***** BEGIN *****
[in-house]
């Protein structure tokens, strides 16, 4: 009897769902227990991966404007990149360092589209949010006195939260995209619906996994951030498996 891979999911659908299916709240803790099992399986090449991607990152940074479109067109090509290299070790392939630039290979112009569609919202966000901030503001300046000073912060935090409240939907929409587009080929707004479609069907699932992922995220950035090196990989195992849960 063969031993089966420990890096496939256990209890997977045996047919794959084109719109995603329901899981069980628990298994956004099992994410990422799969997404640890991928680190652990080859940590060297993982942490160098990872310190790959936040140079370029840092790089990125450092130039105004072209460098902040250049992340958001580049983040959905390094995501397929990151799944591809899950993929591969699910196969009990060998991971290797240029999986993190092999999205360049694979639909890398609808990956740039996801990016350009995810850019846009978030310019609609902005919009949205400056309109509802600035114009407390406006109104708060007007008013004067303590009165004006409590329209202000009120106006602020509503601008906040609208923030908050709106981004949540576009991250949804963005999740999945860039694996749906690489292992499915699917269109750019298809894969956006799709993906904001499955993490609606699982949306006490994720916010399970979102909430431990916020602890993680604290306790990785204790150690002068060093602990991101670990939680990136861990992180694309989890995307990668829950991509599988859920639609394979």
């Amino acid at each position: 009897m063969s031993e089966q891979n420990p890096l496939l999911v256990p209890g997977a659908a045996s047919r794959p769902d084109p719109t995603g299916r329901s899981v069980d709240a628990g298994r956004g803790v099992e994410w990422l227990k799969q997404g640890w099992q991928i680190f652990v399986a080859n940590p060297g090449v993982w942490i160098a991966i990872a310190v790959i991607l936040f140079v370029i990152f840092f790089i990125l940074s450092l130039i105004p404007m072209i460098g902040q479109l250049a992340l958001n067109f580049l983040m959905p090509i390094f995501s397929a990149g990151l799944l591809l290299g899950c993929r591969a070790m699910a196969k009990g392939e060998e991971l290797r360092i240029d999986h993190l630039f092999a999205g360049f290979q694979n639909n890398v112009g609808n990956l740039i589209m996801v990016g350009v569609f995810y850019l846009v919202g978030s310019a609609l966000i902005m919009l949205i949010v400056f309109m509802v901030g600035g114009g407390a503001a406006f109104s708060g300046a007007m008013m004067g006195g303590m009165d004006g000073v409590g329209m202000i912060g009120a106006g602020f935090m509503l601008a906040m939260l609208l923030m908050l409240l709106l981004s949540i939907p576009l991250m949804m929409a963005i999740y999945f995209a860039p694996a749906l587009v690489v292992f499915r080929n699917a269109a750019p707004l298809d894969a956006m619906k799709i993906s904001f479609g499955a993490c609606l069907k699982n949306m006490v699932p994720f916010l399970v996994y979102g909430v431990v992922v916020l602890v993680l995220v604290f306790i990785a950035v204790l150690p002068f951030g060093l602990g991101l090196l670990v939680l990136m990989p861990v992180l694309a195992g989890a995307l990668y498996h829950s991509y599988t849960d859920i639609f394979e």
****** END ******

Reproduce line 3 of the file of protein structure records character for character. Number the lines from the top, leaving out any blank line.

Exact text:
């Amino acid at each position: 009897m063969s031993e089966q891979n420990p890096l496939l999911v256990p209890g997977a659908a045996s047919r794959p769902d084109p719109t995603g299916r329901s899981v069980d709240a628990g298994r956004g803790v099992e994410w990422l227990k799969q997404g640890w099992q991928i680190f652990v399986a080859n940590p060297g090449v993982w942490i160098a991966i990872a310190v790959i991607l936040f140079v370029i990152f840092f790089i990125l940074s450092l130039i105004p404007m072209i460098g902040q479109l250049a992340l958001n067109f580049l983040m959905p090509i390094f995501s397929a990149g990151l799944l591809l290299g899950c993929r591969a070790m699910a196969k009990g392939e060998e991971l290797r360092i240029d999986h993190l630039f092999a999205g360049f290979q694979n639909n890398v112009g609808n990956l740039i589209m996801v990016g350009v569609f995810y850019l846009v919202g978030s310019a609609l966000i902005m919009l949205i949010v400056f309109m509802v901030g600035g114009g407390a503001a406006f109104s708060g300046a007007m008013m004067g006195g303590m009165d004006g000073v409590g329209m202000i912060g009120a106006g602020f935090m509503l601008a906040m939260l609208l923030m908050l409240l709106l981004s949540i939907p576009l991250m949804m929409a963005i999740y999945f995209a860039p694996a749906l587009v690489v292992f499915r080929n699917a269109a750019p707004l298809d894969a956006m619906k799709i993906s904001f479609g499955a993490c609606l069907k699982n949306m006490v699932p994720f916010l399970v996994y979102g909430v431990v992922v916020l602890v993680l995220v604290f306790i990785a950035v204790l150690p002068f951030g060093l602990g991101l090196l670990v939680l990136m990989p861990v992180l694309a195992g989890a995307l990668y498996h829950s991509y599988t849960d859920i639609f394979e």